So here’s to her 12th year! It will be an adventure.

Joy

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IMG-5708Grace was discharged from speech therapy today for reasons that I don’t think are fair. It was disheartening, to say the least. We handled our disappointment I think pretty well and left on positive terms – but I cried. I wanted to just sit down and cry when we left and told Kevin – “I wish there were special needs crying days”. What I meant was a day where no one needed anything from me and I was just able to be sad, process what I was feeling, etc. But I know – and have known for a long time now – that there’s just no such luxury. Reality is I cried myself to work, dried my tears, and went to work. I led some meetings, sat on a conference call, and responded to emails. My coworkers were incredibly kind, or else I hid the crying really well, in the end, no one said anything.

Now I’m home and there are expectations to meet here. Laundry. Supper. Snuggling. Sight words. Cathing. Meds. Laundry. Baths. Bedtime stories. Dishes. Picking woodchips out of Graham’s coat (long story). But I’m taking a break from that to write this. I need to somehow express that I’m sad. That I feel inadequate to advocate for Grace in a world where the rules are veiled in shades of gray. That in my heart of hearts I don’t actually know what to expect from Grace in the area of communication and that I recognize that makes it harder to advocate for her. That having a nonverbal child is challenging on so many levels.   To describe those levels in words doesn’t seem possible.   I can only tell you that Grace’s silence often makes my heart ache – however a smile from Grace, and a long look straight in my eye can make me feel wonderful.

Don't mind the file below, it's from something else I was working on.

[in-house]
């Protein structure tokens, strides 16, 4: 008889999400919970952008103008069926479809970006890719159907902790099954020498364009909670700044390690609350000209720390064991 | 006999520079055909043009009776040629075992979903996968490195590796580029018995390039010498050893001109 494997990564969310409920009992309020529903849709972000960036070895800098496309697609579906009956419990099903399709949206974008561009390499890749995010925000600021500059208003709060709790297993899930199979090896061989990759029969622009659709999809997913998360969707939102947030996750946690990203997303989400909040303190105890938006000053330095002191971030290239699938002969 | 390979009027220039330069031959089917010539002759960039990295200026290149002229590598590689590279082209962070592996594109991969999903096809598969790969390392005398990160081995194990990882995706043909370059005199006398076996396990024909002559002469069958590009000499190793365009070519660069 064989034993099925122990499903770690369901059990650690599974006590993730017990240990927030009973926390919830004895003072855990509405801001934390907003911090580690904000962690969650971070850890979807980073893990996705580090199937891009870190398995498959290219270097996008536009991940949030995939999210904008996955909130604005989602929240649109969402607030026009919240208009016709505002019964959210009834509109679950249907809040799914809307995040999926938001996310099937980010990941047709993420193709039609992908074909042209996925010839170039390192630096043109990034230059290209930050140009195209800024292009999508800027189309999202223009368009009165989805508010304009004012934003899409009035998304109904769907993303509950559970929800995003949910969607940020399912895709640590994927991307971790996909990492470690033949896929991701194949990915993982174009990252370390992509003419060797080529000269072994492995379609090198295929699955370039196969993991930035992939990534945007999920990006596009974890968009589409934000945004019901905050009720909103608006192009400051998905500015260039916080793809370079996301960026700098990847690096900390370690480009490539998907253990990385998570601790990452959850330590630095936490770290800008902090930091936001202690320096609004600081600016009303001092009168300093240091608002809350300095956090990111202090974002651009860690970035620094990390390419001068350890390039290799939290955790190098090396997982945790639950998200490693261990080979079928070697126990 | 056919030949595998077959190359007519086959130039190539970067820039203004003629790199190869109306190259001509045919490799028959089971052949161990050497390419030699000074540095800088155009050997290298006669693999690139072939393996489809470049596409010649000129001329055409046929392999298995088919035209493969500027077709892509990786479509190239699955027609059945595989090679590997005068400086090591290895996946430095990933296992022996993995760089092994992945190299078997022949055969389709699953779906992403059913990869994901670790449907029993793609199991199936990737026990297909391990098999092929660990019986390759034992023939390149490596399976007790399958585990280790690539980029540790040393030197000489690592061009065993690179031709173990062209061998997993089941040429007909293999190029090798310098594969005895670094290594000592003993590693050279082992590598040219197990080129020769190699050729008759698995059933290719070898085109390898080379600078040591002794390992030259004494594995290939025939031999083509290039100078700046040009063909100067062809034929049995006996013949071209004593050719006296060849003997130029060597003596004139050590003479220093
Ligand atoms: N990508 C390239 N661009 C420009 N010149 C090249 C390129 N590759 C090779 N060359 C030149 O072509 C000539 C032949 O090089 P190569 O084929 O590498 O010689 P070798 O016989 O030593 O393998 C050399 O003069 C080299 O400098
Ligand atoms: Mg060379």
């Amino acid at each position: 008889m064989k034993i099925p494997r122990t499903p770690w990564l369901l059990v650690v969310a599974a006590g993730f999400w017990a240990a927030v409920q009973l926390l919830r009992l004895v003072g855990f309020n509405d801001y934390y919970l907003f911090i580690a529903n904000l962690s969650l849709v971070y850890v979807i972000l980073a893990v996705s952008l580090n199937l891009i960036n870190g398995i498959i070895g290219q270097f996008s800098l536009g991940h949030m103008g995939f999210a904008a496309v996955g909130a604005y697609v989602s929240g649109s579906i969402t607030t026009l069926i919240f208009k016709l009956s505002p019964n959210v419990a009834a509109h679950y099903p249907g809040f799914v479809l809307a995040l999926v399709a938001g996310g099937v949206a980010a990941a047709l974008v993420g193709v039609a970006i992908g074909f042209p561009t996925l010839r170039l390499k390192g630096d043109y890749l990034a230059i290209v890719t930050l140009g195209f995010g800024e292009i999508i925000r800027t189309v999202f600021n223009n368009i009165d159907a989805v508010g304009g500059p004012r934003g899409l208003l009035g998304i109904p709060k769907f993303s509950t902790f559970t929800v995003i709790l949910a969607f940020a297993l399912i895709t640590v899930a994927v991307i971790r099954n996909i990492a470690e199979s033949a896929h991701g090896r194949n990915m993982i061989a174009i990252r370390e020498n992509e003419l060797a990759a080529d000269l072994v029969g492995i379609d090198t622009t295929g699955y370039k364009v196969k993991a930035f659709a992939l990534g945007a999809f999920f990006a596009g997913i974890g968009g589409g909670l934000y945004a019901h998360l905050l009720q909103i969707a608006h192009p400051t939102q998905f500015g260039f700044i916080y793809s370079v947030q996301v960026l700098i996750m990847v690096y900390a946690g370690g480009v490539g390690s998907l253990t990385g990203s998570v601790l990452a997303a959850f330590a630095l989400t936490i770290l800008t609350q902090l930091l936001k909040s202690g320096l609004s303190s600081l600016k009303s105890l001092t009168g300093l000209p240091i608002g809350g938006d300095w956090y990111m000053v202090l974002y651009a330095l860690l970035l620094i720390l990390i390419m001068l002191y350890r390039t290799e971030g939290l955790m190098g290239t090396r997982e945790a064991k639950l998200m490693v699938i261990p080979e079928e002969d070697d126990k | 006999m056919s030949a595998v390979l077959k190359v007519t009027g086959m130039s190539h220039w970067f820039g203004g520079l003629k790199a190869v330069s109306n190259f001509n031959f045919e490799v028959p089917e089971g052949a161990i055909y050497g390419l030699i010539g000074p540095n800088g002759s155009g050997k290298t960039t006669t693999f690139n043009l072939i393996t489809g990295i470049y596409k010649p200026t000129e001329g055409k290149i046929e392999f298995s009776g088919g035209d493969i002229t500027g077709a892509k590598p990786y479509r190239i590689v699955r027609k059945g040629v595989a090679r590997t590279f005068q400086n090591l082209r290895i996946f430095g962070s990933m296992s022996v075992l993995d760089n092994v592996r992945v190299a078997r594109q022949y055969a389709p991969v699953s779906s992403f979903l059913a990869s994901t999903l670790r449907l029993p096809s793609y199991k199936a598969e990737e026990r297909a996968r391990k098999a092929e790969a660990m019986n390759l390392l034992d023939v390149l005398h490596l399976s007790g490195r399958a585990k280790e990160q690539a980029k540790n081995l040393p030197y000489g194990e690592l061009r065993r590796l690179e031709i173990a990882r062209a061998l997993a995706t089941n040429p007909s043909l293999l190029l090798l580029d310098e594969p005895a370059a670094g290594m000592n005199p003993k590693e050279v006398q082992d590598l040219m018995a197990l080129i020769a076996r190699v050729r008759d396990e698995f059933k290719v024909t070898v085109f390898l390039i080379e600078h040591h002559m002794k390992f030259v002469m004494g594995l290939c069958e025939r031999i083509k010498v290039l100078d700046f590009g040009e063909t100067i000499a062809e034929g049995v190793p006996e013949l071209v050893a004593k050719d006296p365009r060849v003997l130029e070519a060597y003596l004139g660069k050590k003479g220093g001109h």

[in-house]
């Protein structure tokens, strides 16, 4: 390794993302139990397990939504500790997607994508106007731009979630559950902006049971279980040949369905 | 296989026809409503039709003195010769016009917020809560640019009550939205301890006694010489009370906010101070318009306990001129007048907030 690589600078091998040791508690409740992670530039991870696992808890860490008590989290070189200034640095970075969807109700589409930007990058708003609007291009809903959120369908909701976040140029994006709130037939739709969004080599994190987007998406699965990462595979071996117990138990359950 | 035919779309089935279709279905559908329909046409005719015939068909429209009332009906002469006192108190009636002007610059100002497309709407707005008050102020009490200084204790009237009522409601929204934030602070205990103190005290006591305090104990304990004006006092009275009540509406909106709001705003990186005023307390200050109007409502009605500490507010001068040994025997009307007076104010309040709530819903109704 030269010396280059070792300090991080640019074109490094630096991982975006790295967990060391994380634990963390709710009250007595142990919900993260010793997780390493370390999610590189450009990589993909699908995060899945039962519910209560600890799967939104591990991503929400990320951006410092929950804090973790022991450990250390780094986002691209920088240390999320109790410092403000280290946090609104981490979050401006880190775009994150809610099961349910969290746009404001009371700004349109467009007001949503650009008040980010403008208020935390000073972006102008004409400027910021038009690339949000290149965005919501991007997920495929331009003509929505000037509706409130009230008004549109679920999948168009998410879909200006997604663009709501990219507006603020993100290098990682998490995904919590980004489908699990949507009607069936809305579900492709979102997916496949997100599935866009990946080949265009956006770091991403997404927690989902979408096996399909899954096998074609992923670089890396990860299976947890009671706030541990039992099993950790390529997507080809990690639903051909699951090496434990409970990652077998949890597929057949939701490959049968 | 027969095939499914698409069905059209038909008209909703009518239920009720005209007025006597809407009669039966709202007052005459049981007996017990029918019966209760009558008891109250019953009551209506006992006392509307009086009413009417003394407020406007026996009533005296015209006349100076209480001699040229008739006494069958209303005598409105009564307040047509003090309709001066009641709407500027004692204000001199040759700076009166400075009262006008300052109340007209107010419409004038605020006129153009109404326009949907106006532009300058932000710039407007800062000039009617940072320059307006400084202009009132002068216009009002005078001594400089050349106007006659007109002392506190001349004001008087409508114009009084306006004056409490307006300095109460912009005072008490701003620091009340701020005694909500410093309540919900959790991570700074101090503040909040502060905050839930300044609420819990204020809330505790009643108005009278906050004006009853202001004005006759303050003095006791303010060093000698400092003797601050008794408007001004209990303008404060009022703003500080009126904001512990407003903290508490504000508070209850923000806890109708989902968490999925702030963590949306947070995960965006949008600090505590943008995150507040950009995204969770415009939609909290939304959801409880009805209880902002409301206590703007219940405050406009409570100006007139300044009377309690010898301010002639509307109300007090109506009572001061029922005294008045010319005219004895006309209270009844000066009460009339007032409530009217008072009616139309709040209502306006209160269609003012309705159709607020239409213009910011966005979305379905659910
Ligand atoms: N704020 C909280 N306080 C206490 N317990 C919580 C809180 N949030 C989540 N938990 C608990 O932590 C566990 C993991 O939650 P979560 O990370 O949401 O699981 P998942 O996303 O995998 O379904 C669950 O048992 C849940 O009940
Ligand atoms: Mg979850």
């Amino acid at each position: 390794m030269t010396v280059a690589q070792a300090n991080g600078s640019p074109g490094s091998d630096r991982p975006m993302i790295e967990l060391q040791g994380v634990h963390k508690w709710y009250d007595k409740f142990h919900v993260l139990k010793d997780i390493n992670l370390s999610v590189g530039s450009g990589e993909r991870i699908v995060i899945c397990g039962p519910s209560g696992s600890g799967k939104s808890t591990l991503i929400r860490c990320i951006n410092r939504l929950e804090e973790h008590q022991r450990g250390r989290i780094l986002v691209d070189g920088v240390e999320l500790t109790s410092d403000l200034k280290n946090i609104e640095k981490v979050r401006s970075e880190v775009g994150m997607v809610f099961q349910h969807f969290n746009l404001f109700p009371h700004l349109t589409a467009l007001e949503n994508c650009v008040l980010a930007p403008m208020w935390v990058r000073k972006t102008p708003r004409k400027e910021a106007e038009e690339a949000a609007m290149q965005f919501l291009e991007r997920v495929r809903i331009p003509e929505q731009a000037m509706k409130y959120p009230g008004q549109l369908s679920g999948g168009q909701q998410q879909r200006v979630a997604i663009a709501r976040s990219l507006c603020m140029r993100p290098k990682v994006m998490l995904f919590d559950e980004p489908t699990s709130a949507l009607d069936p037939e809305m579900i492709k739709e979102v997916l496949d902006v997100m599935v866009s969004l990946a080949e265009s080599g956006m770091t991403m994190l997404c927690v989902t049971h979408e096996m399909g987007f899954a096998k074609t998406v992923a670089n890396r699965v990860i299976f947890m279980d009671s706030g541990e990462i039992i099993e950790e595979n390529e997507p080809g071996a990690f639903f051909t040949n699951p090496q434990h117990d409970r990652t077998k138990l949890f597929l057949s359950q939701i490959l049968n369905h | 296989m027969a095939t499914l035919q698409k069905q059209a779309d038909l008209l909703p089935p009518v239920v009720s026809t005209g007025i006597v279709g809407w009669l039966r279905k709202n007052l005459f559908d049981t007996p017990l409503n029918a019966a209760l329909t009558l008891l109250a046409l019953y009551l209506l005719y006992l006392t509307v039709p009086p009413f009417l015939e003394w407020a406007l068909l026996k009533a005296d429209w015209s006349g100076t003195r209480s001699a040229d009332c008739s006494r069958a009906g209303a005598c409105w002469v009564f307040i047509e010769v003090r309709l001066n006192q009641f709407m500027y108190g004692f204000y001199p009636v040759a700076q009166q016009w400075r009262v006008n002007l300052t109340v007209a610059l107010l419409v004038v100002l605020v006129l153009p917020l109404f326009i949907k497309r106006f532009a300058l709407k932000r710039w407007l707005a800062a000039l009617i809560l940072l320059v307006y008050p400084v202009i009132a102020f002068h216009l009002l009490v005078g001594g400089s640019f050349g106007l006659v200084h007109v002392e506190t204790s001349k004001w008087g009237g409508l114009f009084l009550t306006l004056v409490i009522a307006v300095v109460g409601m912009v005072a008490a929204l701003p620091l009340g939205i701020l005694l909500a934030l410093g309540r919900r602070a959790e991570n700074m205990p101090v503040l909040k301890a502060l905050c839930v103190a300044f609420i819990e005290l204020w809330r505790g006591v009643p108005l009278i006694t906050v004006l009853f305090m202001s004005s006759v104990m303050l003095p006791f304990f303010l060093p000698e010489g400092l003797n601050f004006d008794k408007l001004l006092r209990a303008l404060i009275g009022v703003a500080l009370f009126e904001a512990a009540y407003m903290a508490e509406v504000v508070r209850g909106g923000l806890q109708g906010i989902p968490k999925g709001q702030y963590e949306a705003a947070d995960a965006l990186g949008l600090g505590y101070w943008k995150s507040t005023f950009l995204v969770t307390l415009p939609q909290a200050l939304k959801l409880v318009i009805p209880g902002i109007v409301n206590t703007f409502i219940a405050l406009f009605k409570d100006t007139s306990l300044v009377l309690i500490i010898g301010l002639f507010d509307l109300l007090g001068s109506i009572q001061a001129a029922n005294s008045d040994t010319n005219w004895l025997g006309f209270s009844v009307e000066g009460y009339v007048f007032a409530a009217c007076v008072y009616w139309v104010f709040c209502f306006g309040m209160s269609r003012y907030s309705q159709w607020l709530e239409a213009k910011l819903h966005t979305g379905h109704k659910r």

There is value in being able to communicate. There is value in taking the time to figure out how those around you communicate. There is value in listening with not only your ears, but with your mind, heart, and eyes.  Grace’s inability to communicate the “regular” way takes nothing away from the value of what she has to say.   We regularly communicate about Grace with those who speak for her and even have tried to describe in words what we think her communication style is. We do this because it’s important that her voice be consistent. Here’s what we say in Grace’s resume: “If you are serving as my voice my parents think my voice is largely optimistic, shows a sense of humor, is a little stubborn, is reassuring, and gets to the point. They don’t want my voice to be negative, put anyone down, or be disrespectful.”